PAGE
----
Squeezed Out

Students who are part of the AIM Ideas Lab present their research findings at the 2022 AIM Youth Mental Health Symposium. They presented alongside adult experts, part of how AIM is seeking to empower teens to find their own mental health solutions.


“The wait times alone to get mental health treatment are borderline criminal,” says the CEO of AIM Youth Mental Health, a Carmel nonprofit created nine years ago. Not only are there not enough psychiatric treatment beds in the state – only 746 beds exist in 16 counties, with none in Monterey County – there aren’t enough outpatient mental health professionals to see children and teens once they’ve left a hospital emergency room, she says.

“If you take your child or teen for an emergency, the average wait time to see a doctor or someone who can help you treat that illness is 50 days. Those kinds of things stop you in your tracks when you think about what if you took your child in for a toothache or broken arm,” Butterworth says. She argues that a mental health crisis is more life threatening. “It’s not to blame the provider population or the hospitals – or anyone – it’s just that we have a crisis. There is so much need.”

In an announcement of new youth mental health services issued by Gov. Gavin Newsom last August, he reported that one-third of seventh and ninth graders and half of 11th graders in California experienced chronic sadness in the 2020-21 school year. One in 10 children between the ages of 12 and 17 suffered from at least one major depressive episode in 2021-22. Suicide rates for California youth ages 10 to 18 increased by 20 percent from 2019-2020.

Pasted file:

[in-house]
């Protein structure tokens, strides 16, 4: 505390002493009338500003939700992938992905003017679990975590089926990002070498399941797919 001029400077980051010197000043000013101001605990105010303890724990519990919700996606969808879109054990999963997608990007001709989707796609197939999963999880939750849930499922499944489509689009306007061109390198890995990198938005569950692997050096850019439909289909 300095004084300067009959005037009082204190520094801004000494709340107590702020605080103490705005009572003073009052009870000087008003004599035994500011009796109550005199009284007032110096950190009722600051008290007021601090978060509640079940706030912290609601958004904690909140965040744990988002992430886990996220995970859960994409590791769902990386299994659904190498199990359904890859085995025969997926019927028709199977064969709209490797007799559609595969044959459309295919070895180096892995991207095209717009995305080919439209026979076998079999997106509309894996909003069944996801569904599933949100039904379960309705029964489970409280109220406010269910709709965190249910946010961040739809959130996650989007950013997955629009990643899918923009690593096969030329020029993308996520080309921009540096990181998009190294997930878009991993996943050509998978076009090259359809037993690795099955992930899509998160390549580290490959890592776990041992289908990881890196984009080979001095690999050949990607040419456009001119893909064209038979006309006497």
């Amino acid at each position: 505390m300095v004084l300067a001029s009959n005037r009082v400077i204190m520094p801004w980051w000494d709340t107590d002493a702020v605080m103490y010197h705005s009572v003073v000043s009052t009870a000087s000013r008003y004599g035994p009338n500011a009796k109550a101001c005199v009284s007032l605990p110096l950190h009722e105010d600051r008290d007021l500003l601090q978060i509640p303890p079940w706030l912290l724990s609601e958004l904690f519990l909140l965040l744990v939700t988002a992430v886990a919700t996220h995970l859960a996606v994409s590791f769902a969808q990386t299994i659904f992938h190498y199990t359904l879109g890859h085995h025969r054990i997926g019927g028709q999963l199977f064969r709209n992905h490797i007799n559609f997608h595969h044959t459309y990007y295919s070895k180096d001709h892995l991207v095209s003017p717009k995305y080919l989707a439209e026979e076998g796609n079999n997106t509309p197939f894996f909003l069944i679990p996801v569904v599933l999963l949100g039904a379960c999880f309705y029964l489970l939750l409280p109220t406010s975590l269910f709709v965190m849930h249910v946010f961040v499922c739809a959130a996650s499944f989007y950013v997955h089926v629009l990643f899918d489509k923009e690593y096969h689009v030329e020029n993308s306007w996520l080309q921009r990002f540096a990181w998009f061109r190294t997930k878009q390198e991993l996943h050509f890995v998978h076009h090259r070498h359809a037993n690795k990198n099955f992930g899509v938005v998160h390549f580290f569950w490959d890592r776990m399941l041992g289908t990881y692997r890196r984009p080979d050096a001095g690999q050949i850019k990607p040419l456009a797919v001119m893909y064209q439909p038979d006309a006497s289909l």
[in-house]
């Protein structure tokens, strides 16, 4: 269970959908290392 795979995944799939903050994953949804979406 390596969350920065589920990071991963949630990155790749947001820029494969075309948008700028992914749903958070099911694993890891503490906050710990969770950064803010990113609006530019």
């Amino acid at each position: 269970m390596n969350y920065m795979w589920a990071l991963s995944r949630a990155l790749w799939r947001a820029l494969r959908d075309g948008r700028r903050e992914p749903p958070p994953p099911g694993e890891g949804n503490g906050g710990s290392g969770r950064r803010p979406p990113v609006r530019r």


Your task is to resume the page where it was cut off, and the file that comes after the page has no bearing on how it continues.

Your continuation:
Butterworth says she believes not enough attention was focused on children and teens during the Covid-19 pandemic. They missed out on school time and developmental milestones, which has led to an increase in the current need for services. “There had to be a price to pay and I don’t think we knew the enormity of it,” she says. “The other sad component of it is that it made kids more addicted to social media than they had before. Whatever role social media is playing in this mental health crisis, it got exacerbated.”

Currently the state does not have the capacity to train enough mental health professionals fast enough to meet the growing need, she says, but there are other ways to bring help to youth and their families before they are in crisis. One solution could be locating behavioral health centers in schools, “bringing help to the kids so they don’t have to go and seek it out,” Butterworth says. That accessibility plus help for parents could play a big role in kids’ mental health.

Newsom’s announcement in August was for a $4.7 billion plan to “reimagine” youth mental health services, including the addition of 40,000 new mental health workers, at a variety of service levels. Some elements of his Master Plan for Kids’ Mental Health to support families were already available through a state website at chhs.ca.gov/childrens-mental-health-resources. The plan also seeks to make it easier for schools to provide access to mental health information for students and parents, as well as destigmatizing mental health support.

That’s good, Butterworth says, but she says it will take community members getting involved, as well. AIM is seeking to fill in at least some of the gaps by offering its Youth Mental Health First Aid Certification course to anyone in the community who is interested. Like first aid for physical emergencies, the certification seeks to prepare people for what to say and do if they find themselves with someone in a mental health emergency.

“Every teacher, every nurse, every police officer should be trained in Youth Mental Health First Aid, at a minimum,” Butterworth says. “[It’s] just as important as CPR and physical first aid.” The organization is also offering the training to teens to intervene to help their peers.

“We need to catch kids before they land in an emergency room, and it really takes everyone,” she says. “It takes community commitment to make it happen.”

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